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Neuroscience. 2001;102(4):853-61.

N-Methyl-D-aspartate receptor antagonism blocks contextual fear conditioning and differentially regulates early growth response-1 messenger RNA expression in the amygdala: implications for a functional amygdaloid circuit of fear.

Author information

1
Program in Neuroscience and Department of Psychology, 220 Wolf Hall, University of Delaware, Newark, DE 19716, USA.

Abstract

N-Methyl-D-aspartate receptors in the amygdala are known to be crucial for the learning of conditioned fear, although the molecular cascades that N-methyl-D-aspartate receptors regulate are not well understood. Recent experiments from our laboratory have shown that messenger RNA expression of the immediate-early messenger gene, early growth response gene 1, increases in the lateral nucleus of the amygdala following contextual fear conditioning. However, the regulation of the increase in early growth response gene 1 expression is not known. To determine if N-methyl-D-aspartate receptors regulate both fear conditioning and the increase in early growth response gene 1 expression in the lateral nucleus of the amygdala, rats were infused i.c.v. with 2.5microg of the N-methyl-D-aspartate antagonist, DL-2-amino-5-phosphonovalerate. Most rats were killed 30min following one-trial contextual fear conditioning and their brains were processed for in situ hybridization detection of early growth response gene 1 messenger RNA expression. The remainder of the rats was tested for retention of fear conditioning 24h later. In DL-2-amino-5-phosphonovalerate-treated rats, post-shock freezing remained intact, whereas fear-conditioned freezing during the retention test was abolished. Image analysis of early growth response gene 1 messenger RNA revealed that DL-2-amino-5-phosphonovalerate blocked the fear-conditioning-associated increase in early growth response gene 1 expression in the lateral nucleus of the amygdala. In addition, DL-2-amino-5-phosphonovalerate significantly increased early growth response gene 1 expression in the central nucleus of the amygdala. The results reveal differential regulation of early growth response gene 1 messenger RNA in the amygdala by N-methyl-D-aspartate receptors and argue for a functional role of early growth response gene 1 in the formation of long-term memory for contextual fear. Furthermore, the results indicate a functional neuroanatomical circuit within the amygdala that includes dampening of excitatory and activation of inhibitory processes in distinct amygdala nuclei, resulting in the reduction of fear conditioning.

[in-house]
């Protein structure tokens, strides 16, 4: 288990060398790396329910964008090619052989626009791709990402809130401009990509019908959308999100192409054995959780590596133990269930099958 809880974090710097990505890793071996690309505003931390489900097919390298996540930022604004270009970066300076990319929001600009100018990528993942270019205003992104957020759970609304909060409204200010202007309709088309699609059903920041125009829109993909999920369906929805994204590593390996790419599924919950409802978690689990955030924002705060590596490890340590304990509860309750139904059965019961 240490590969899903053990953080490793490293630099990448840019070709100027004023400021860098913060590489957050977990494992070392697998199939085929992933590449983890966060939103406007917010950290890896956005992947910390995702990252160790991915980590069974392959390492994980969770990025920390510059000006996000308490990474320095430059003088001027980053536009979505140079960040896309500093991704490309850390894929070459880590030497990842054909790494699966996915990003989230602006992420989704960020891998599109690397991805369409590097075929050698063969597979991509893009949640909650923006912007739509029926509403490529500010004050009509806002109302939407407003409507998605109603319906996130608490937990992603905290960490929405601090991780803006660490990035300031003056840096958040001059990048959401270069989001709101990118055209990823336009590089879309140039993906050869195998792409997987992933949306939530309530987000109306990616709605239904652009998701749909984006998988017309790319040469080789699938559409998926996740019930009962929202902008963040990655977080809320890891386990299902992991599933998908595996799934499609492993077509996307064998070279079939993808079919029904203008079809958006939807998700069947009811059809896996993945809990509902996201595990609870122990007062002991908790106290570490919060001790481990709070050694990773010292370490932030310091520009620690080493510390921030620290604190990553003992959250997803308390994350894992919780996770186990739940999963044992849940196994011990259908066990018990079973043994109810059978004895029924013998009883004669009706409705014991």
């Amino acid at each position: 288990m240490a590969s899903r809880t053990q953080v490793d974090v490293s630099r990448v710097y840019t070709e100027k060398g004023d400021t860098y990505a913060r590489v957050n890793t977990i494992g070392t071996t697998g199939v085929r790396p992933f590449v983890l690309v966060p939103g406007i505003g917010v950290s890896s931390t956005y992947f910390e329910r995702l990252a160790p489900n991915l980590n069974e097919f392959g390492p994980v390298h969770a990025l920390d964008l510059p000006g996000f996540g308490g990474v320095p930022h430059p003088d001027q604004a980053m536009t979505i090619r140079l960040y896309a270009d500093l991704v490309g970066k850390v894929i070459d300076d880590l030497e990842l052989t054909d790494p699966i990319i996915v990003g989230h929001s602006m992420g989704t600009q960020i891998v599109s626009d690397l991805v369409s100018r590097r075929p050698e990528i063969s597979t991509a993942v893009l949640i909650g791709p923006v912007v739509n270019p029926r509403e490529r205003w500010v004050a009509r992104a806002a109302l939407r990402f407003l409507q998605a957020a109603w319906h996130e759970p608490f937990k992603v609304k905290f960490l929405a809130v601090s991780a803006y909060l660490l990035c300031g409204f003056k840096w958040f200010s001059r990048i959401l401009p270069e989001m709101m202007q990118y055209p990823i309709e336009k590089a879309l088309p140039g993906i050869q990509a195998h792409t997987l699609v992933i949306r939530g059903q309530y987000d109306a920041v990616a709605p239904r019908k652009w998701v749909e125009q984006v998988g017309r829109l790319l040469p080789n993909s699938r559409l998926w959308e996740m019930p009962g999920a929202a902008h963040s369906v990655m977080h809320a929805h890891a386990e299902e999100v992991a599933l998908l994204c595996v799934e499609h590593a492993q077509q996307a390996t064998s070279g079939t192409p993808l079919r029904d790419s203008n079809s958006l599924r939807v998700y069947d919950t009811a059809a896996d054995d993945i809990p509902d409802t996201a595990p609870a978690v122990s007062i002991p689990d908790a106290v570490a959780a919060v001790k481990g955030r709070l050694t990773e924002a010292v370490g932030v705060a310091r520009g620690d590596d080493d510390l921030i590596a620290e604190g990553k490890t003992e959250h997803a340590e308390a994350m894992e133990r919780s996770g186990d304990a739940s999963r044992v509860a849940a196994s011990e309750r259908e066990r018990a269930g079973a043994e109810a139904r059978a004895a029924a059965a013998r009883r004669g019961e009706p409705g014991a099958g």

PMID:
11182248
DOI:
10.1016/s0306-4522(00)00531-5
[Indexed for MEDLINE]

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